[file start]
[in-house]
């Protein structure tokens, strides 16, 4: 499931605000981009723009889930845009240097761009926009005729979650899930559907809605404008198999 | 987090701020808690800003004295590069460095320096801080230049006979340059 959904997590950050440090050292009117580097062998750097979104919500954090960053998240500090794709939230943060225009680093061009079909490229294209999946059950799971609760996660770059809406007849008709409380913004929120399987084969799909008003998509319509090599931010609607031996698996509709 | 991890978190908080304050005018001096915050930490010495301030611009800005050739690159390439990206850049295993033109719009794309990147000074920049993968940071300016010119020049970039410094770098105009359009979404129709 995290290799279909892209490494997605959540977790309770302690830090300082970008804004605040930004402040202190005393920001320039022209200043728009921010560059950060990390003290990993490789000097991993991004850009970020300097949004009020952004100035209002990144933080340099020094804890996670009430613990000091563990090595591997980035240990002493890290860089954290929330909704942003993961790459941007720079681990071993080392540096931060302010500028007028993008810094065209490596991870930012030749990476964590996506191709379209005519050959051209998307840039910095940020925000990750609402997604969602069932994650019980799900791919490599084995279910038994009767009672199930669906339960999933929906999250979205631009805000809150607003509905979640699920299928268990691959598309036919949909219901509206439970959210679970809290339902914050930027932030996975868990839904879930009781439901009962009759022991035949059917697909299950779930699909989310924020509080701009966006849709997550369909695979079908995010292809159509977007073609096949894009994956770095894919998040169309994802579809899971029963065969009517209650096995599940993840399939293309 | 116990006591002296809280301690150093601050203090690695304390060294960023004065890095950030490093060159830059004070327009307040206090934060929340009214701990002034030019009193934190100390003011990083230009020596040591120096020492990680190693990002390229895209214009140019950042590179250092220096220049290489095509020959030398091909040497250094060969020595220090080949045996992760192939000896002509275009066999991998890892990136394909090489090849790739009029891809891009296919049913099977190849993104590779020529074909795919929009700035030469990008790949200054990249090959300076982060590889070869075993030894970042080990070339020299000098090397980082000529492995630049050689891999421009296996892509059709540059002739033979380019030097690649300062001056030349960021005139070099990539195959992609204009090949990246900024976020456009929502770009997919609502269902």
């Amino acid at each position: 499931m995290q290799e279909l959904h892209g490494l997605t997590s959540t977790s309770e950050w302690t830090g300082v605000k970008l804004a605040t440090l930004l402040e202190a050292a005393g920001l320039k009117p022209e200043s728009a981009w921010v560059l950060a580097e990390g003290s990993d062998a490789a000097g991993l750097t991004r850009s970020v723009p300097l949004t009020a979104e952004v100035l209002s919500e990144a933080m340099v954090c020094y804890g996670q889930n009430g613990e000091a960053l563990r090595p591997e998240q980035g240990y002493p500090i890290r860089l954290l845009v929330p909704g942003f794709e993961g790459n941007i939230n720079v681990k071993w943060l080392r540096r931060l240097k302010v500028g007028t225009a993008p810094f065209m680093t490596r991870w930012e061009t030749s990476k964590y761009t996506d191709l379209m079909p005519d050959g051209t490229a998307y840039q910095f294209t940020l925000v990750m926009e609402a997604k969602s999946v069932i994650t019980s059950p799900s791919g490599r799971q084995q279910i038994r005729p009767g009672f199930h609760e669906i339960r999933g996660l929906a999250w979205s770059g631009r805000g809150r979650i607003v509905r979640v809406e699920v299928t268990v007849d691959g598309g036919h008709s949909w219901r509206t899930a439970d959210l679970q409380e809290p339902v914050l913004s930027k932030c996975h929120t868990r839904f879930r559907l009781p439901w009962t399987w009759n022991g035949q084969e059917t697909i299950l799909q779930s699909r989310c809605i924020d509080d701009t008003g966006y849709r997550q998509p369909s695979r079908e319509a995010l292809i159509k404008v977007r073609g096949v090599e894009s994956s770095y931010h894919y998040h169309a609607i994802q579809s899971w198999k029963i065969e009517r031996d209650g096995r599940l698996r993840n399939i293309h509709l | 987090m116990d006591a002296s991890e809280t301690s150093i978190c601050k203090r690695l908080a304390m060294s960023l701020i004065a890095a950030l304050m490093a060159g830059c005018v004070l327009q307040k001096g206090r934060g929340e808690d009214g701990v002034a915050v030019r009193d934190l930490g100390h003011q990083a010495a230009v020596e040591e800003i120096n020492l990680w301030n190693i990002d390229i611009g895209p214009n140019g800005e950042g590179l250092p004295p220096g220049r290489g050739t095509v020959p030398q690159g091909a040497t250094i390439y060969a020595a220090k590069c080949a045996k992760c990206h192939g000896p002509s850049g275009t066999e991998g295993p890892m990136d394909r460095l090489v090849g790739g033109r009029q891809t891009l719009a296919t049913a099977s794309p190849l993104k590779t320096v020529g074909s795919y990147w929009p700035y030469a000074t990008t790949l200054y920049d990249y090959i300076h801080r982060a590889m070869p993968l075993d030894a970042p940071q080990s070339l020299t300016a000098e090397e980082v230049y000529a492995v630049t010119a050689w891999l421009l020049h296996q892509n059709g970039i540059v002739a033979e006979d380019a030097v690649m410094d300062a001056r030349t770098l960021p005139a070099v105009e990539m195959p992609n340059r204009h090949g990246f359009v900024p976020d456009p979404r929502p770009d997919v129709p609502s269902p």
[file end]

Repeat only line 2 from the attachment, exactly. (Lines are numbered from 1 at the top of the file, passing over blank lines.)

């Protein structure tokens, strides 16, 4: 499931605000981009723009889930845009240097761009926009005729979650899930559907809605404008198999 | 987090701020808690800003004295590069460095320096801080230049006979340059 959904997590950050440090050292009117580097062998750097979104919500954090960053998240500090794709939230943060225009680093061009079909490229294209999946059950799971609760996660770059809406007849008709409380913004929120399987084969799909008003998509319509090599931010609607031996698996509709 | 991890978190908080304050005018001096915050930490010495301030611009800005050739690159390439990206850049295993033109719009794309990147000074920049993968940071300016010119020049970039410094770098105009359009979404129709 995290290799279909892209490494997605959540977790309770302690830090300082970008804004605040930004402040202190005393920001320039022209200043728009921010560059950060990390003290990993490789000097991993991004850009970020300097949004009020952004100035209002990144933080340099020094804890996670009430613990000091563990090595591997980035240990002493890290860089954290929330909704942003993961790459941007720079681990071993080392540096931060302010500028007028993008810094065209490596991870930012030749990476964590996506191709379209005519050959051209998307840039910095940020925000990750609402997604969602069932994650019980799900791919490599084995279910038994009767009672199930669906339960999933929906999250979205631009805000809150607003509905979640699920299928268990691959598309036919949909219901509206439970959210679970809290339902914050930027932030996975868990839904879930009781439901009962009759022991035949059917697909299950779930699909989310924020509080701009966006849709997550369909695979079908995010292809159509977007073609096949894009994956770095894919998040169309994802579809899971029963065969009517209650096995599940993840399939293309 | 116990006591002296809280301690150093601050203090690695304390060294960023004065890095950030490093060159830059004070327009307040206090934060929340009214701990002034030019009193934190100390003011990083230009020596040591120096020492990680190693990002390229895209214009140019950042590179250092220096220049290489095509020959030398091909040497250094060969020595220090080949045996992760192939000896002509275009066999991998890892990136394909090489090849790739009029891809891009296919049913099977190849993104590779020529074909795919929009700035030469990008790949200054990249090959300076982060590889070869075993030894970042080990070339020299000098090397980082000529492995630049050689891999421009296996892509059709540059002739033979380019030097690649300062001056030349960021005139070099990539195959992609204009090949990246900024976020456009929502770009997919609502269902």